My first visit to Zinacantán in Chiapas, Mexico was in 2011. Fast forward to my next one in a few weeks. This time, I’m better prepared for what embroidery, hand weaving and textile fashion may unfold as I’ve been reading, Maya Threads: A Woven History of Chiapas, the newly released book by Walter R. Morris, Jr. and Carol Karasik, and published by Thrums Books, ClothRoads’s sister company.
In 2011, we visited a studio where the mother and daughters wove fine base fabrics on backstrap looms. These fabrics were then machine-embroidered with floral motifs in rich patterns and color. During this visit, we were told that a new palette was created for each festival season, and we swore we’d return to see the streets filled with such beauty. Hence, my scheduled visit this month for the Festival of San Sebastian.
The release of Maya Threads couldn’t be timelier as it’s given me an understanding of the Zinacantec weaving transformation. What was plain weave in 1975 is now plain weave covered with embroidered flowers, birds, and/or animals. Within a span of forty years, along with the introduction of the sewing machine, fashion has moved into the 21st century. I love this quote from the book, “Women are voting with their looms, creating audacious new patterns and colors or woven essays on older styles, fashions that are, in their own way as traditional and original as any work by Alexander McQueen.”
In 2000, sewing machines were brought to Zinacantán along with Yucatec embroidery techniques. Machine-stitched flowers replaced the embroidery and time-intensive heddle brocade weaving that had dominated the textiles for decades. And with two major festivals in January and August, women could now create color-coordinated fashionable outfits quickly for the whole family.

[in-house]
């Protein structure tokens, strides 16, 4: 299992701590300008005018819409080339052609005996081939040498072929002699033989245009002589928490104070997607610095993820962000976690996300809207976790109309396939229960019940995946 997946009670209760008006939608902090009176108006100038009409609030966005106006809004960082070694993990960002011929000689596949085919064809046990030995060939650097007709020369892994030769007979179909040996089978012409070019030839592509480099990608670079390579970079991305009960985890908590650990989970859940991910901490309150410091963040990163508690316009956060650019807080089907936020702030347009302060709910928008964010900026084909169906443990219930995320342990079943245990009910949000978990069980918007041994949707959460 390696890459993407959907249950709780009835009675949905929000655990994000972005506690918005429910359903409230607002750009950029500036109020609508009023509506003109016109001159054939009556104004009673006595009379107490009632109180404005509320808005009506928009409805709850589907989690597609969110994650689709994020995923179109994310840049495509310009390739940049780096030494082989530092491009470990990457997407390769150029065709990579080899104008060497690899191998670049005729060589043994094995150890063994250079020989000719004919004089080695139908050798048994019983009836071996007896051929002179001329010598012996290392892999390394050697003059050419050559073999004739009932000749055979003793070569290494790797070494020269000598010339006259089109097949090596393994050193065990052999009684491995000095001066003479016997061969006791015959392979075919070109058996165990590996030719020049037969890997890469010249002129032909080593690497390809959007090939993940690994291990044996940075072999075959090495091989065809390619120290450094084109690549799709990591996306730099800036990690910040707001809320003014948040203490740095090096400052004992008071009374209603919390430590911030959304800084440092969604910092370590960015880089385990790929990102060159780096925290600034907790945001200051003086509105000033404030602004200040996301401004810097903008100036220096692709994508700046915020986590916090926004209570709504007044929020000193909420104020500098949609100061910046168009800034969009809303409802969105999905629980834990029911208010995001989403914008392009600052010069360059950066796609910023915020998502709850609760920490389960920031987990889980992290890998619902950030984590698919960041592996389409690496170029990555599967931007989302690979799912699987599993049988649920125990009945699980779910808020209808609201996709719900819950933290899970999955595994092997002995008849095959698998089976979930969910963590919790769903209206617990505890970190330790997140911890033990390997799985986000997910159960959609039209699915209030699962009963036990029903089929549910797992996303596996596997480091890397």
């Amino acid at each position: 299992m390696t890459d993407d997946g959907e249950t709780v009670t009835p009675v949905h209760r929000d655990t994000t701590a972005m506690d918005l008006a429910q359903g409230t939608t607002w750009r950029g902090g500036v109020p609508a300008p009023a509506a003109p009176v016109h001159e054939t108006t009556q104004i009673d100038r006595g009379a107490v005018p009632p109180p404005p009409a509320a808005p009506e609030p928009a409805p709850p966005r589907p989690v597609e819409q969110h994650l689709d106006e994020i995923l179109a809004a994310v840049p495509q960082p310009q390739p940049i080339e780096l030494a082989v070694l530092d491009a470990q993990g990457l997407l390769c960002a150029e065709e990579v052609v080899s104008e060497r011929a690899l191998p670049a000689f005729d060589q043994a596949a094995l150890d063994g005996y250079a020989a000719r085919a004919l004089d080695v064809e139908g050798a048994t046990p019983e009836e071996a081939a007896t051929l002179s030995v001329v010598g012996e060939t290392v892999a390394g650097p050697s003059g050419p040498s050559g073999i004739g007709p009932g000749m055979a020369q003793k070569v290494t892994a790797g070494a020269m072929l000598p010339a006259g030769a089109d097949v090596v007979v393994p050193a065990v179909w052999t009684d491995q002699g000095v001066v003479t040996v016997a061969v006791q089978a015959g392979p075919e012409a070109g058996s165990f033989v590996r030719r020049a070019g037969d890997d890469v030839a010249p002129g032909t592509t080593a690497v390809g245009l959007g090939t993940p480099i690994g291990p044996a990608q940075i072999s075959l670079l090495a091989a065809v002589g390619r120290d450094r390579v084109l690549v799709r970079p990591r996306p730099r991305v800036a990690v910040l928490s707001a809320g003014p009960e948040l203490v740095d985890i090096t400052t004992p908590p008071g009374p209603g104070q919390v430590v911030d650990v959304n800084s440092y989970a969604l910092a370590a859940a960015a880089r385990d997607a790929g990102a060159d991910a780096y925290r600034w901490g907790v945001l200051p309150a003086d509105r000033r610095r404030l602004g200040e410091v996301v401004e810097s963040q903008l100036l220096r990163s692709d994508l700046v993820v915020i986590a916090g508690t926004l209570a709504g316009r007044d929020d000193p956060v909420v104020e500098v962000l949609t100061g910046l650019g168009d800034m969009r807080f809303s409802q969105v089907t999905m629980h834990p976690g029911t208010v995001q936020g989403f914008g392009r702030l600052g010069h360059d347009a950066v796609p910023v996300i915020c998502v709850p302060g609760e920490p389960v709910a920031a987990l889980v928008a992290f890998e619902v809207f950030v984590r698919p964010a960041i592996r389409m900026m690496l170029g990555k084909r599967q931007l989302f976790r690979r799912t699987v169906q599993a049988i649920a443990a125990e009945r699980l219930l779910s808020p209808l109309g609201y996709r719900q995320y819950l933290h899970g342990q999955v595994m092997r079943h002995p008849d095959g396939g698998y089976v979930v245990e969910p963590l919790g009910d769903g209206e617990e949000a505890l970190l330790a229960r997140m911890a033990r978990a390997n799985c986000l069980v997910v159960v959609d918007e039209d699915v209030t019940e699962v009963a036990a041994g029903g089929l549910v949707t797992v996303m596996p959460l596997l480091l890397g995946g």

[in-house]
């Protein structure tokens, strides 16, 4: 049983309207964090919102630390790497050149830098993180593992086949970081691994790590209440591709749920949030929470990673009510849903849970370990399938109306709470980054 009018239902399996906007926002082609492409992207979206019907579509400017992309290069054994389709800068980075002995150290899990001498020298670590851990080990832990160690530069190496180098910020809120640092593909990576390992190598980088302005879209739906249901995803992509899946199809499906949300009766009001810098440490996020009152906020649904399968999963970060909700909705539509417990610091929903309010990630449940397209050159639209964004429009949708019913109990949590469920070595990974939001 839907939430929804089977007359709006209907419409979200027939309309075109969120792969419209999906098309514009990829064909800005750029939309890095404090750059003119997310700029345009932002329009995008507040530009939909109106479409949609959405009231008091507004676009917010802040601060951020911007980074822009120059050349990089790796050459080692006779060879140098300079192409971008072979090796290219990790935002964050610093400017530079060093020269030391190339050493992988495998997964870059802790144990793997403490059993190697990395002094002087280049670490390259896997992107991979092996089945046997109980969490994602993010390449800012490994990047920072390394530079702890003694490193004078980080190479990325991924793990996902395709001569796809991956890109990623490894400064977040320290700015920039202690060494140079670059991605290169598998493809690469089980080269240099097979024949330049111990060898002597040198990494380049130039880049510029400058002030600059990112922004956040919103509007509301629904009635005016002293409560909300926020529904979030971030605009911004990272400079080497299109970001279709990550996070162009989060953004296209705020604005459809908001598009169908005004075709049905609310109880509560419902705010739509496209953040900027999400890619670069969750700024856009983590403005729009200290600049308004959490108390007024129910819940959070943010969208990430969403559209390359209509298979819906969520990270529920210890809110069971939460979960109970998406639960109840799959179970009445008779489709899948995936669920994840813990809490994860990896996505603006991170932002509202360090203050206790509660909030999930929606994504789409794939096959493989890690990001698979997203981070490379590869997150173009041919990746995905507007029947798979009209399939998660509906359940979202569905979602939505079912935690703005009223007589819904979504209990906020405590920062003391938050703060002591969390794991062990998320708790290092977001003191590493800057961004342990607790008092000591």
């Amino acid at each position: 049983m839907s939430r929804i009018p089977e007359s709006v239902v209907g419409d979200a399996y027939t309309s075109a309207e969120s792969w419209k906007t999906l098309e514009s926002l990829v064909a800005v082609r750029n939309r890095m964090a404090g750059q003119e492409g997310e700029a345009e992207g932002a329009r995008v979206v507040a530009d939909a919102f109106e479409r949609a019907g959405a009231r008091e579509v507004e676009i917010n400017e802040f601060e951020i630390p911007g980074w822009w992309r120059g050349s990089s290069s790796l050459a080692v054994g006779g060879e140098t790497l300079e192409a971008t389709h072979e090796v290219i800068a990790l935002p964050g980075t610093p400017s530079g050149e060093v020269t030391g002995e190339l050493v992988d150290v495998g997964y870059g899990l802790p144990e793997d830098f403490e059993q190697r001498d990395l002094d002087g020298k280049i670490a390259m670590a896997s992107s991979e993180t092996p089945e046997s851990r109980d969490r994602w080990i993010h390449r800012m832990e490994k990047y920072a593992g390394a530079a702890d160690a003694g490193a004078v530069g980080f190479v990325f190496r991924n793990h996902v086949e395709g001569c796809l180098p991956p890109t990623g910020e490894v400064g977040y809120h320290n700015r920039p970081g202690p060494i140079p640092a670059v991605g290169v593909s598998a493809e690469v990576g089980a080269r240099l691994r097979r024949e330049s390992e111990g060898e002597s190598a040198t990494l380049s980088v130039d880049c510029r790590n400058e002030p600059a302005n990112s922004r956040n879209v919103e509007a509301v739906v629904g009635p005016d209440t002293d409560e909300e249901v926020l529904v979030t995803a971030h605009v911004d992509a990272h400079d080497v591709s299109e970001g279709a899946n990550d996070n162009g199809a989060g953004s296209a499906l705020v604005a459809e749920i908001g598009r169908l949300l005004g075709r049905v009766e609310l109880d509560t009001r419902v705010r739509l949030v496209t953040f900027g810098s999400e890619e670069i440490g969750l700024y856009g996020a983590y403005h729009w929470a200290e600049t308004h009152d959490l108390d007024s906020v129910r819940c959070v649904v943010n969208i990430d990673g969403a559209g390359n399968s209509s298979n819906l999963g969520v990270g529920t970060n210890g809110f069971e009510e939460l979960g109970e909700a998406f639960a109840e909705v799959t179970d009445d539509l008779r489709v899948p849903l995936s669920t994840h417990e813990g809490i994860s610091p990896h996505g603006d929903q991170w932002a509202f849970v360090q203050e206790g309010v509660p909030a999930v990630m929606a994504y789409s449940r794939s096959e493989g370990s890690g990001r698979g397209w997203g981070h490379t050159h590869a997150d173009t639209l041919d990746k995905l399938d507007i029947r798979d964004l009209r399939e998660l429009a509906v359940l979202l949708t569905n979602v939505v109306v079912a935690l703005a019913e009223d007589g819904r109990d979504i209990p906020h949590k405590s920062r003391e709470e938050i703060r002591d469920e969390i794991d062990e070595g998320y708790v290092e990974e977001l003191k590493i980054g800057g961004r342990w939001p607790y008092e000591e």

Every year, the lavish field of embroidered colors and flowers are redefined. In 2000, the color red disappeared from fiesta clothing and blue took the spotlight until 2009. In 2013, red became dominate again but blue flowers returned in 2014. Ten thousand new pieces of weaving are made for each festival and are not worn again! What happens to them? Well they get recycled to us tourists and the Maya women in northern Guatemala have fallen in love with them too. For a textile culture that is never stagnant, hand cross stitching is returning.
So what will we see this year? I’ll let you know in a few weeks!
Travel along the cloth road and bring your friends along. Share this on. By doing so, you help sustain the artisans and their traditions. Maya Threads is available in the ClothRoads store along with Morris’s other book, A Textile Guide to the Highlands of Chiapas.